I am currently trying to boot an Intel D915GAG motherboard fed by a Corsair HX450W. This PSU has two 4-pin processor power supply connectors available. I tried booting with either one of these plugged into the Pentium 4 power supply connector without success. Then, I used a Molex -> P4 adapter to supply juice to the CPU and I got the motherboard to boot fine. (The RAM stick I use is fine, and the only devices connected to the motherboard are a monitor, a PS/2 keyboard and a front panel power switch.)

However, I read somewhere that the 4-pin connectors may be inverted, either on the motherboard or on the PSU itself. Since supplying power to the CPU via the Molex -> P4 worked on two motherboards (this Intel one and a MSI), it is most likely that the inversion be on the PSU. (Or that the two (brand new) PSU's 4-pin connectors are dead.)

So, my question is : what happens if I invert one of the PSU's 4-pin CPU connector, so that the two ground and +12V lines are swapped ? Will it fry the motherboard, or damage the PSU ?


You may well fry the motherboard.

Test the output of the power connector with a volt meter and compare it to what you get through the molex->p4 adaptor. If the p4 power reads negative when the molex->p4 reads positive then they may be inverted. If the p4 reads nothing at all, return the PSU to the supplier and ask for a working one.

http://pinouts.ru/Power/atx12v_pinout.shtml has the pinouts so you know what you should be getting.

  • I tested the output of the two 4-pin CPU connectors under load : 0.00V, compared to 11.95V with the Molex -> P4 adaptor. The PSU is therefore going back to where it came !
    – Bo Real
    Mar 31 '11 at 16:47

Of course killing your motherboard is a possibility if you make the wrong connections, that’s why you’ll need to verify the pinouts and wires before making any changes. You’ll also want to do some additional tests to confirm before messing with what should be a standard (I believe that the inversion you are referring to is a propriety pinout that certain distributors like Dell use—or used).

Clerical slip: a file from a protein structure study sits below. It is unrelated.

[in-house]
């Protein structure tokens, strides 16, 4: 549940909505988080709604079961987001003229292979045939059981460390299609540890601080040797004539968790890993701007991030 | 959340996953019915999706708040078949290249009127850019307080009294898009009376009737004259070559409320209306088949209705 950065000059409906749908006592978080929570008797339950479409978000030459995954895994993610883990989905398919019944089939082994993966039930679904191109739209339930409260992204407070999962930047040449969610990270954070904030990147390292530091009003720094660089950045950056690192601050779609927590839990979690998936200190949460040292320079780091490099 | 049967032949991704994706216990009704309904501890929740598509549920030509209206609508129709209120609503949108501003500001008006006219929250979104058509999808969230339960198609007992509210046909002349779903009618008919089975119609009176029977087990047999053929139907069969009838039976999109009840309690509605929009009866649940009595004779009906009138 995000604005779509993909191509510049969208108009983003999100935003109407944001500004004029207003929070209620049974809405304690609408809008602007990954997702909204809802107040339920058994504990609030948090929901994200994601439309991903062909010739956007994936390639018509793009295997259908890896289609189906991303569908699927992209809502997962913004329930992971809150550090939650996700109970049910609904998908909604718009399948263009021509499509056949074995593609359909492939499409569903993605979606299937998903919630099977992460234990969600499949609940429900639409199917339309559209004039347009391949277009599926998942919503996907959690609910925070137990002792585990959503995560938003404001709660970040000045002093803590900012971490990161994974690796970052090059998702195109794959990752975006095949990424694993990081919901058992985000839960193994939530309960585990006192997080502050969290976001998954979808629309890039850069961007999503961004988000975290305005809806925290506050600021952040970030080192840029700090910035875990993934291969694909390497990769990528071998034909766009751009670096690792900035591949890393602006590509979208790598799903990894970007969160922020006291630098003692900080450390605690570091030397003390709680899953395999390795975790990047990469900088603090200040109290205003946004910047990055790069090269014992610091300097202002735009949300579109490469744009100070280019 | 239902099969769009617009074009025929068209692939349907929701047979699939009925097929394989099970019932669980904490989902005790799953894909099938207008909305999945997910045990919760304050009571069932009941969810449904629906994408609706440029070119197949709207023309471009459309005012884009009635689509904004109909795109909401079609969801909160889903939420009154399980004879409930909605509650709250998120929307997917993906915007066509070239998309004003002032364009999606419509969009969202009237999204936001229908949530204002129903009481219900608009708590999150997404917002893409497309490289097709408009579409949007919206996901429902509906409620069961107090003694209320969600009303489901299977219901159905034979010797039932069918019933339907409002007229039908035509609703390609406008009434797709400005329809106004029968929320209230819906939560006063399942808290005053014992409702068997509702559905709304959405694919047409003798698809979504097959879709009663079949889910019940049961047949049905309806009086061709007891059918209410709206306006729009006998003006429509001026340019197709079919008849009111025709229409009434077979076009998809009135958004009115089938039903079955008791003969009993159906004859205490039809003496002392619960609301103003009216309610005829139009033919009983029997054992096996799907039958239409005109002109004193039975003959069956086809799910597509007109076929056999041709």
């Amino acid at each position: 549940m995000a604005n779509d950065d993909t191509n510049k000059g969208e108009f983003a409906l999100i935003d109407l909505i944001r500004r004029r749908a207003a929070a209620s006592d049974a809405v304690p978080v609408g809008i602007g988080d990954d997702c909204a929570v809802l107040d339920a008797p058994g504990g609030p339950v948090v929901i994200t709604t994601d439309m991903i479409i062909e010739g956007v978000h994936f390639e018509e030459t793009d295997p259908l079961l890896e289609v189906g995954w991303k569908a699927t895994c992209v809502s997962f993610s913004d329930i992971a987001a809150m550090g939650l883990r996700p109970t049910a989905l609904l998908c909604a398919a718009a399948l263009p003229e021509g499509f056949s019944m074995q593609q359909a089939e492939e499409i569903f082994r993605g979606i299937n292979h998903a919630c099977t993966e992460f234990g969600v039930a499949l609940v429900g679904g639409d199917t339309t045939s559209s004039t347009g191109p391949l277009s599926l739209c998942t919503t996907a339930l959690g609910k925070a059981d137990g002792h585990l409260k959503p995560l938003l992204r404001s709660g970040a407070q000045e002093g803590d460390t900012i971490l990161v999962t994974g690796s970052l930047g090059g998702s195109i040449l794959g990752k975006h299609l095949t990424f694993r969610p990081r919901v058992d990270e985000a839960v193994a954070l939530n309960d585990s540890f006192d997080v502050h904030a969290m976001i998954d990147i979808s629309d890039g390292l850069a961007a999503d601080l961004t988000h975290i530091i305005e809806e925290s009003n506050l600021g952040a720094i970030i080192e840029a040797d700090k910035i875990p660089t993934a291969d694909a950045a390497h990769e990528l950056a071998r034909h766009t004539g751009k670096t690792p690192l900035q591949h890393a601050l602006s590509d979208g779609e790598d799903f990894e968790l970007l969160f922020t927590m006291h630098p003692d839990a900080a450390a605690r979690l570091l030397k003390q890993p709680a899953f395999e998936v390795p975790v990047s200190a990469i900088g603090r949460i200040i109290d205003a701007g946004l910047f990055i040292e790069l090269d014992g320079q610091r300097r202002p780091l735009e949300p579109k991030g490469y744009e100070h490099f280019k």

This page has all the information you could need about PSU connectors. It details (with nice, closeup photos) all known (standard) connectors, wires, and pinouts.

The main things to note are that there are two different 4-pin connectors in the ATX standard. Both basically just provide more power for newer, more power-hungry CPUs, video-cards, devices, etc. but they are very different. One is an addition to the normal 20-pin and has 3.3V, 5V, and 12V rails and a ground, while the other is often labeled as a “standby” line (to support ACPI S3) in motherboard manuals and has two 12V rails and two grounds. As you can see, they are quite different, and plugging the wrong one into the wrong socket would be very bad.

Look at your board and check the power connectors; there should be a 20 or 24-pin socket and probably a 4-pin socket. Then look at your PSU’s wires; there should be either a 20-pin cable, a 24-pin cable, or a 24-pin cable where a 4-pin block can snap off. (Checking the manuals for both is advisable.)

Also, look at the colors of the wires. They should make it easier to determine what’s what. If they don’t correspond to the standard, then it may be a proprietary PSU and you may want to consider getting another one.

  • Thanks, I checked my cables and connectors for inversions, and found none.
    – Bo Real
    Mar 31 '11 at 16:50

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